I know this is a couple days late, but there was a lot going on with the site and I wanted to take a day or two to really digest this information. NC State freshman Braxton Beverly was ruled ineligible for this season because, get this, he went to class.
I know, I know. It’s outright wrong for a player to attend a summer class. I mean, how dare he? How dare he be pretty much forced to get to campus early to take classes and work out in order to be ready to play as a freshman? How dare he be told this is an advantage? How dare he actually take a class, at you know, college?
If you haven’t heard Beverly’s story yet it goes like this. He committed to Ohio State and Thad Matta. He got on campus early to take some classes and start working out. In the middle of June, Matta was let go by Ohio State to which the school granted Beverly’s desire to transfer. You know since the coach that he committed to was no longer there.
The NCAA ruled that because he was enrolled in classes during the summer at Ohio State he’s ineligible. The NCAA Rule states if you attend classes and transfer you are forced to sit out a season. No rule though on if you take fake classes or not. On top of all this ridiculousness, the ruling came out just hours after the NCAA botched the UNC case.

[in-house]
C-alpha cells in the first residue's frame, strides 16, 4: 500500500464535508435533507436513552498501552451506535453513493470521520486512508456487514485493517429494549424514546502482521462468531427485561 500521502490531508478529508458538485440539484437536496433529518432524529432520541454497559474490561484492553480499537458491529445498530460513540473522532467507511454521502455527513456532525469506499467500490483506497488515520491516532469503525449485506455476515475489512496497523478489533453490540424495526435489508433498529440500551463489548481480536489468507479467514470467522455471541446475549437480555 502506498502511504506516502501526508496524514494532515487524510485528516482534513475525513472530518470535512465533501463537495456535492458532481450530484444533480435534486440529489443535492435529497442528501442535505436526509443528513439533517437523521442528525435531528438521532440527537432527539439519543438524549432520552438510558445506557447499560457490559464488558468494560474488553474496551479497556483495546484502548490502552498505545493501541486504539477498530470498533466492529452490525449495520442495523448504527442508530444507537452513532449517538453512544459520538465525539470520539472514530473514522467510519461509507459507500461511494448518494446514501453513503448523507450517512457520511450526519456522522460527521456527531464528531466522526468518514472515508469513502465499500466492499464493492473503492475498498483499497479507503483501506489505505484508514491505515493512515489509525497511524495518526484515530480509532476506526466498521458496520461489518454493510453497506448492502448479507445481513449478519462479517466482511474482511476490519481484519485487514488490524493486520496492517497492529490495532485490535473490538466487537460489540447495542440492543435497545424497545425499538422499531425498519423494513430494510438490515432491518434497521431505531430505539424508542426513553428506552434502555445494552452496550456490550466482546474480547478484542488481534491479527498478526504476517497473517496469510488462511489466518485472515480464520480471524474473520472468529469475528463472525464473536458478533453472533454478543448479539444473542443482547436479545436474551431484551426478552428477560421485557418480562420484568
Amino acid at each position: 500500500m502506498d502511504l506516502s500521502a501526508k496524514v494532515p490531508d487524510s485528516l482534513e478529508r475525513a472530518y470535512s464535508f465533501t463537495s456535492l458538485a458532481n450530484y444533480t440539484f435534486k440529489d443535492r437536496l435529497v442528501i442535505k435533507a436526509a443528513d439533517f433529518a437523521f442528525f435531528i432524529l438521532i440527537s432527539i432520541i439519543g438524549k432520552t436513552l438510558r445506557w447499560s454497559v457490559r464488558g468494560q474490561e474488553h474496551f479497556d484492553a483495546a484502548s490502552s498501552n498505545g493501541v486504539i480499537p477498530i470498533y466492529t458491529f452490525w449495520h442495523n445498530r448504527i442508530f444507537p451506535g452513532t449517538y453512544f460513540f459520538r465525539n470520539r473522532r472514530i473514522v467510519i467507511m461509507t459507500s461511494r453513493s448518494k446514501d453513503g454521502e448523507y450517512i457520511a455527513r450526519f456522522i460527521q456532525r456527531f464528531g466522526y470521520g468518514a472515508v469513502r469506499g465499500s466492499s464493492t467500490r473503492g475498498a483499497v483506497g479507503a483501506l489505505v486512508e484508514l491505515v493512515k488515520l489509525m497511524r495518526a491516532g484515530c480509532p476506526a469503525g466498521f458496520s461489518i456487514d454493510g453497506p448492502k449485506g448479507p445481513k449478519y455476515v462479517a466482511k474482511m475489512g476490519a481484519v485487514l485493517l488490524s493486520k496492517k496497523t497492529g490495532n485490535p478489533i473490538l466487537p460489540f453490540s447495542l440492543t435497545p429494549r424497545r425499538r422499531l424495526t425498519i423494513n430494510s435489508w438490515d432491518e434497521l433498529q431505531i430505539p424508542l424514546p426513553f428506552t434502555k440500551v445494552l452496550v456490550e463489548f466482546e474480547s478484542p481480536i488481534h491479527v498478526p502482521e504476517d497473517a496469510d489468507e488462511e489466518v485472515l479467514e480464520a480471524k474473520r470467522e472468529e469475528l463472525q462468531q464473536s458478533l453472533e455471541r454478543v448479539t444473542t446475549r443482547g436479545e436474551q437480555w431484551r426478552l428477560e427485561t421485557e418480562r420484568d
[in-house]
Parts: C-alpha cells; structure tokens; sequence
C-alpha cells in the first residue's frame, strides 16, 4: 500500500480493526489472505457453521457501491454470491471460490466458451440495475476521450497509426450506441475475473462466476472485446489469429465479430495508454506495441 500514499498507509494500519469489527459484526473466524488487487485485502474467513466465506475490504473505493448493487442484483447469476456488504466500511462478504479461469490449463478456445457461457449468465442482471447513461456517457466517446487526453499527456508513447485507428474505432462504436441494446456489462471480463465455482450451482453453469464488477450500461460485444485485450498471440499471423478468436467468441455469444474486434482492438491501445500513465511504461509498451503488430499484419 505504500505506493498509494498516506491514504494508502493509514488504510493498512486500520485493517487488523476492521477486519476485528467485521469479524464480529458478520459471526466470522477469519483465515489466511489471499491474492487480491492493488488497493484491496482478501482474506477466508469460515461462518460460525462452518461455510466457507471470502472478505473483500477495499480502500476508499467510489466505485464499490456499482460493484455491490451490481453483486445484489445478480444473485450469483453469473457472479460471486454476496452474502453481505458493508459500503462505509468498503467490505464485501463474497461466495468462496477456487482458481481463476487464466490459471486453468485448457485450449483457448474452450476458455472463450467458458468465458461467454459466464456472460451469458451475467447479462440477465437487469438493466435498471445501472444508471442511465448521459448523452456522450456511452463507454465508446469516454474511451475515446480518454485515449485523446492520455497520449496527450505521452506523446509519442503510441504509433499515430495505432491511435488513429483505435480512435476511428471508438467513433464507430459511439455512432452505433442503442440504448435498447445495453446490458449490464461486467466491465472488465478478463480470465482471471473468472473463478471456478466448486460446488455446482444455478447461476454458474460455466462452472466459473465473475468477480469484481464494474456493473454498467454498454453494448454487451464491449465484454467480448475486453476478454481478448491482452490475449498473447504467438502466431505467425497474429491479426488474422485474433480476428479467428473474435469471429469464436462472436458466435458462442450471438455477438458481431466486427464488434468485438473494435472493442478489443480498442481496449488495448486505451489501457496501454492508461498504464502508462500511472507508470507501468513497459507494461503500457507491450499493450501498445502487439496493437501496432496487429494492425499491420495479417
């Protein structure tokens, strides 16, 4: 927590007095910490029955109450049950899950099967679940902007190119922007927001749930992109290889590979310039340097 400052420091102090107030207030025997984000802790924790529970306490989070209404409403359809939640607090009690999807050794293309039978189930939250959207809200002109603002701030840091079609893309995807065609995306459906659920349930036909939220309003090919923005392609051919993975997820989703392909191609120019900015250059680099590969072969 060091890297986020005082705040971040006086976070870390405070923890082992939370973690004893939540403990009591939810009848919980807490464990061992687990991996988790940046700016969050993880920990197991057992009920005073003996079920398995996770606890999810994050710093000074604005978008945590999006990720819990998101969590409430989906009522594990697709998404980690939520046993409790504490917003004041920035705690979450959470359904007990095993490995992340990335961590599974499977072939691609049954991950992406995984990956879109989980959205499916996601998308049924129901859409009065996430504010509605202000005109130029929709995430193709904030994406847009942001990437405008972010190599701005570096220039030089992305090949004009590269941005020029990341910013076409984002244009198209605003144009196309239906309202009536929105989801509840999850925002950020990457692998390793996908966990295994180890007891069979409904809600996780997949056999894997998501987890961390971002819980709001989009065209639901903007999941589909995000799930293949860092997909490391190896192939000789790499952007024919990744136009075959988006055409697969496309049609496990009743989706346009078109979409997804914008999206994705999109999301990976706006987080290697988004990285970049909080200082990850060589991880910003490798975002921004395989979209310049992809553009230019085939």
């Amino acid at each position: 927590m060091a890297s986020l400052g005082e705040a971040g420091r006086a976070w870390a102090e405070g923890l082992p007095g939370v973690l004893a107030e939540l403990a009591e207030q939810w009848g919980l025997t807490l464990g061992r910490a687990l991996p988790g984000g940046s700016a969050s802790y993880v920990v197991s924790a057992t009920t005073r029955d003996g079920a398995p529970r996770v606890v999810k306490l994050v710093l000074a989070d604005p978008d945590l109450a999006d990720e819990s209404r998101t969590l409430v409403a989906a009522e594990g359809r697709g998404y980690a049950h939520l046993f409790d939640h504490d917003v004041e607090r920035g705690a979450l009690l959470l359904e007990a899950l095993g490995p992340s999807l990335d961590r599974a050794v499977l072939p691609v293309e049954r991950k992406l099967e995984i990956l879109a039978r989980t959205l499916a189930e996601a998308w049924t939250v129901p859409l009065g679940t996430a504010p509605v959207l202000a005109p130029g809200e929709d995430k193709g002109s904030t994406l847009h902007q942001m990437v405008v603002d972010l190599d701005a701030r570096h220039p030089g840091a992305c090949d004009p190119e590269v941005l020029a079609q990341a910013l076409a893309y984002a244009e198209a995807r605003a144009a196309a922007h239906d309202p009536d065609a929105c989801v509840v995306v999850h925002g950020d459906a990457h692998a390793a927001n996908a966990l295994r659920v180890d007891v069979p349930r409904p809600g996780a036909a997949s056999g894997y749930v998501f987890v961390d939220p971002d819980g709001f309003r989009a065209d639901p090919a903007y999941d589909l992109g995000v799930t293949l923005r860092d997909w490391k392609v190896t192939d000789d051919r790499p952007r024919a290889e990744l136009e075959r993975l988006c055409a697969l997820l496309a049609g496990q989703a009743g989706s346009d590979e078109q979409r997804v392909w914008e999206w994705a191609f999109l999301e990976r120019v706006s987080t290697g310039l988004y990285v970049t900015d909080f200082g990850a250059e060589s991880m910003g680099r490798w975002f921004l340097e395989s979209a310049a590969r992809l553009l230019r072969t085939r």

Here’s the problem with this ruling. Why would a freshman come to college early now? If the NCAA truly cares about the ‘student-athlete’ (hint: they don’t) you think they’d actually promote guys going to class. The truth is this will only hinder freshmen getting adapted to college now. If I were a commit there’s 0 chance I’d get to college early because this can happen year after year.
However, it’s the NCAA. They are a joke of an organization. They have no idea how to enforce rules or really how to adapt rules. Nothing makes sense with what they do except that they only care about making money for themselves. Yeah, it might sound like whining to a degree, but I’m going to be very vocal about dumb decisions when it comes to the NCAA.
Just let the damn kid play.